Sexual assault (that is, penetrative and non-penetrative sexual contact, often obtained by threat, coercion, incapacitation, or lack of affirmative consent) has become an important topic at universities around the world. Research by Rutgers shows the urgency of engaging with this subject at UM: 1 in 5 young, university-aged women in the Netherlands have experienced sexual assault (de Graaf & Wijsen, 2017). One of the ways sexual assault can be decreased is through effective prevention measures. In February 2020, an evidence-based training called the Enhanced Assess, Acknowledge, Act (EAAA) programme was piloted at University College Maastricht. EAAA is a highly interactive course taught by peer students which goes beyond the traditional self-defense course by allowing participants to assess risk based on evidence, discuss common barriers to resistance, practice responding to coercive strategies, and explore personal relationship and sexual values. The pilot was received well by participants, most of whom would strongly recommend the course to a fellow student.
This D&I grant gives us the possibility to continue to implement EAAA for the wider UM community for the coming two years with the hope of it becoming a sustainable aspect of UM’s prevention activities.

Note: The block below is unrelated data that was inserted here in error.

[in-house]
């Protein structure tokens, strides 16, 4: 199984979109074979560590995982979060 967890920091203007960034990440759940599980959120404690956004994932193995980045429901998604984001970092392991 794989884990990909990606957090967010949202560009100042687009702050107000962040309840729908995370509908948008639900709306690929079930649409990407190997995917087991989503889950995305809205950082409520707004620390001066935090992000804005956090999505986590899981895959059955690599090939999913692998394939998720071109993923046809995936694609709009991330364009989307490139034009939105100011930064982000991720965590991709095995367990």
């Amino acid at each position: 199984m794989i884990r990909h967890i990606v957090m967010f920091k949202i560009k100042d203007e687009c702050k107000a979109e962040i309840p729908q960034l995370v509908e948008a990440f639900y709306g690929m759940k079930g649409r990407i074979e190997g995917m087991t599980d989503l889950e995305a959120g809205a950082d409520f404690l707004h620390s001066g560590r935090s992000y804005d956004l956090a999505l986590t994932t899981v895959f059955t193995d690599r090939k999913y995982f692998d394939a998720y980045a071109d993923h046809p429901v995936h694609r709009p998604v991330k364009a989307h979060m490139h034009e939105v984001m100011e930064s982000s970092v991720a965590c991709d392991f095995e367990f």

This project is a joint collaboration between students and colleagues from the Faculty of Science and Engineering (Cecilia Marziali, Bella Rix, Gesa Lange, Alice Wellum), and students and colleagues from the Faculty of Psychology and Neuroscience (Esmee Halmans, Elizabeth Adams, Petra Hurks).
How to stimulate more inclusive researchAll for One & One for All
Bringing diversity to the classroomDiversifying Course Materials
Impostor syndrome among PhD studentsFeeling Like I’m Faking It
Dissolving division lines within the communityJoin an Iftar 2021
An inclusive university is a safe universityImplementing an evidence-based sexual assault resistance programme